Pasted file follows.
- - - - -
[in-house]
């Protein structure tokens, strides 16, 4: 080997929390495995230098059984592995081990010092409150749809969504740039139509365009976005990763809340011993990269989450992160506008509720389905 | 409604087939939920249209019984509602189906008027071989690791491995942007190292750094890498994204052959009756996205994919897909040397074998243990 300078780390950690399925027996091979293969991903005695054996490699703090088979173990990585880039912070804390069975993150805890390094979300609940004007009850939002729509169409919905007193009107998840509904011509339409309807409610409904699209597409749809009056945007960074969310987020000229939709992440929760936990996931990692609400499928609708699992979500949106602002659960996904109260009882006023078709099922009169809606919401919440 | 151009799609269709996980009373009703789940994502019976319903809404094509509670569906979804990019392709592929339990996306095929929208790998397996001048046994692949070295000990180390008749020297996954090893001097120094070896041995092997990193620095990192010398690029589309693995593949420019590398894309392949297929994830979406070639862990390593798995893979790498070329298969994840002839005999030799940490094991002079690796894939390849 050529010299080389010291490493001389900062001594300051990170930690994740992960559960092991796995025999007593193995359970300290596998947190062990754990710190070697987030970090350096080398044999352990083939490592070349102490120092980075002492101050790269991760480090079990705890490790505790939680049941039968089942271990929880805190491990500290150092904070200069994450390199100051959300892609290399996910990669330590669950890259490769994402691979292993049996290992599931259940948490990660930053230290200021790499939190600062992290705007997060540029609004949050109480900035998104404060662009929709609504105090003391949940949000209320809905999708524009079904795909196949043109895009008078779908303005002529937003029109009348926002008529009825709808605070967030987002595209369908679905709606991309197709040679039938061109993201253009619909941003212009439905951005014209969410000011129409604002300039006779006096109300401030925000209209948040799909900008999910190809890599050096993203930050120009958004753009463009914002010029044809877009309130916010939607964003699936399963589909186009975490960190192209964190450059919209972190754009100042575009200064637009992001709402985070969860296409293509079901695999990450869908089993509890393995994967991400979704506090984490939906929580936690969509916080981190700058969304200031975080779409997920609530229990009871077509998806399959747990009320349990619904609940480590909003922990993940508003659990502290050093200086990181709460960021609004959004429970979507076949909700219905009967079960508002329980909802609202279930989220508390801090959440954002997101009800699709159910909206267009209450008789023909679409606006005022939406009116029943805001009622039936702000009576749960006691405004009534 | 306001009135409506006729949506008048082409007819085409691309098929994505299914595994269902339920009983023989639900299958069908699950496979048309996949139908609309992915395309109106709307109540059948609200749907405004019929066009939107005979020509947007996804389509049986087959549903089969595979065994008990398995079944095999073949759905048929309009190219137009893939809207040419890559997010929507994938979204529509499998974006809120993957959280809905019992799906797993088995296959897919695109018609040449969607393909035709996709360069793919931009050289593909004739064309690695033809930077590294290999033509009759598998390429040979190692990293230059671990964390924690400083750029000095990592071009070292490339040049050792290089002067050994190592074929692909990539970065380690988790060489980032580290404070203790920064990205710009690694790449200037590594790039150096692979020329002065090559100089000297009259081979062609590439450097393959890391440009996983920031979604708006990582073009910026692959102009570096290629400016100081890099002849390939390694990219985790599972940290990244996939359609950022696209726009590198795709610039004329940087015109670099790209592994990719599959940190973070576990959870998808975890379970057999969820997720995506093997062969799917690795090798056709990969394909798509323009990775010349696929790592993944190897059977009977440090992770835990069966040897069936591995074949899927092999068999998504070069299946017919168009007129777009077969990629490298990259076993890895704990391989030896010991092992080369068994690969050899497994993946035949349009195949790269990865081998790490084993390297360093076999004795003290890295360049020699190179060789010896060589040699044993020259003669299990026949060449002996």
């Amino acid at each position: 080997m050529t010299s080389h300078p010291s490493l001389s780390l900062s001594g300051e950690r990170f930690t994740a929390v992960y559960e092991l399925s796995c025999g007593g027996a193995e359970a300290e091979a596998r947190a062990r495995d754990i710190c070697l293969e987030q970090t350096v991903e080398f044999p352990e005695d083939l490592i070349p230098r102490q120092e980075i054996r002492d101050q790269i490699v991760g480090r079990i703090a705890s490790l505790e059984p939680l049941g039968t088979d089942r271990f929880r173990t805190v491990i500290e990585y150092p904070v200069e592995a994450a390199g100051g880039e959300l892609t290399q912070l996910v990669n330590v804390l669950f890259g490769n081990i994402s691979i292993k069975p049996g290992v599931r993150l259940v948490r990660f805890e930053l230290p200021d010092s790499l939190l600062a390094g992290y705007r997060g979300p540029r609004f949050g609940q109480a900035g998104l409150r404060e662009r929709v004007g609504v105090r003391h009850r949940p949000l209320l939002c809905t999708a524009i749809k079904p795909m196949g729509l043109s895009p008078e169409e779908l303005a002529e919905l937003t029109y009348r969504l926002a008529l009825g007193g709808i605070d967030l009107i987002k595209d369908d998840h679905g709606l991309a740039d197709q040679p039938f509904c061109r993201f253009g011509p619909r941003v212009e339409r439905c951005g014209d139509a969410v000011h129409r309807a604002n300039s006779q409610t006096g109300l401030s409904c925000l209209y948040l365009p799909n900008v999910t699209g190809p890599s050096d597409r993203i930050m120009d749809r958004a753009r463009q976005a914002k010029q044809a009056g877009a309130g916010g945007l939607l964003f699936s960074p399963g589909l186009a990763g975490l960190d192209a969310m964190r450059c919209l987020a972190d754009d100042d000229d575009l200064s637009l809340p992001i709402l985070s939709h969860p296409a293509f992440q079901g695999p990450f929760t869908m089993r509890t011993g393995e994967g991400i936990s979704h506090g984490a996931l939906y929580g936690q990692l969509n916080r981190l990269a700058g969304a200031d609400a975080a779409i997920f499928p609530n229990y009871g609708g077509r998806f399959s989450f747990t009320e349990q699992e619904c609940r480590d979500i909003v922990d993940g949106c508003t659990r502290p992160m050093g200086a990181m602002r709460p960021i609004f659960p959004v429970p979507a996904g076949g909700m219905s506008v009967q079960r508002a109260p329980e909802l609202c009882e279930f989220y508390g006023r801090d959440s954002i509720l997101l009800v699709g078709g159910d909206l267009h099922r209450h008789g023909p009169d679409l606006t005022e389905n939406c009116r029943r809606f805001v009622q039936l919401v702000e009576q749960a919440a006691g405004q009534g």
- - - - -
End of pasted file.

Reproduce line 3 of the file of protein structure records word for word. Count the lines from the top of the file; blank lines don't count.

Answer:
């Amino acid at each position: 080997m050529t010299s080389h300078p010291s490493l001389s780390l900062s001594g300051e950690r990170f930690t994740a929390v992960y559960e092991l399925s796995c025999g007593g027996a193995e359970a300290e091979a596998r947190a062990r495995d754990i710190c070697l293969e987030q970090t350096v991903e080398f044999p352990e005695d083939l490592i070349p230098r102490q120092e980075i054996r002492d101050q790269i490699v991760g480090r079990i703090a705890s490790l505790e059984p939680l049941g039968t088979d089942r271990f929880r173990t805190v491990i500290e990585y150092p904070v200069e592995a994450a390199g100051g880039e959300l892609t290399q912070l996910v990669n330590v804390l669950f890259g490769n081990i994402s691979i292993k069975p049996g290992v599931r993150l259940v948490r990660f805890e930053l230290p200021d010092s790499l939190l600062a390094g992290y705007r997060g979300p540029r609004f949050g609940q109480a900035g998104l409150r404060e662009r929709v004007g609504v105090r003391h009850r949940p949000l209320l939002c809905t999708a524009i749809k079904p795909m196949g729509l043109s895009p008078e169409e779908l303005a002529e919905l937003t029109y009348r969504l926002a008529l009825g007193g709808i605070d967030l009107i987002k595209d369908d998840h679905g709606l991309a740039d197709q040679p039938f509904c061109r993201f253009g011509p619909r941003v212009e339409r439905c951005g014209d139509a969410v000011h129409r309807a604002n300039s006779q409610t006096g109300l401030s409904c925000l209209y948040l365009p799909n900008v999910t699209g190809p890599s050096d597409r993203i930050m120009d749809r958004a753009r463009q976005a914002k010029q044809a009056g877009a309130g916010g945007l939607l964003f699936s960074p399963g589909l186009a990763g975490l960190d192209a969310m964190r450059c919209l987020a972190d754009d100042d000229d575009l200064s637009l809340p992001i709402l985070s939709h969860p296409a293509f992440q079901g695999p990450f929760t869908m089993r509890t011993g393995e994967g991400i936990s979704h506090g984490a996931l939906y929580g936690q990692l969509n916080r981190l990269a700058g969304a200031d609400a975080a779409i997920f499928p609530n229990y009871g609708g077509r998806f399959s989450f747990t009320e349990q699992e619904c609940r480590d979500i909003v922990d993940g949106c508003t659990r502290p992160m050093g200086a990181m602002r709460p960021i609004f659960p959004v429970p979507a996904g076949g909700m219905s506008v009967q079960r508002a109260p329980e909802l609202c009882e279930f989220y508390g006023r801090d959440s954002i509720l997101l009800v699709g078709g159910d909206l267009h099922r209450h008789g023909p009169d679409l606006t005022e389905n939406c009116r029943r809606f805001v009622q039936l919401v702000e009576q749960a919440a006691g405004q009534g």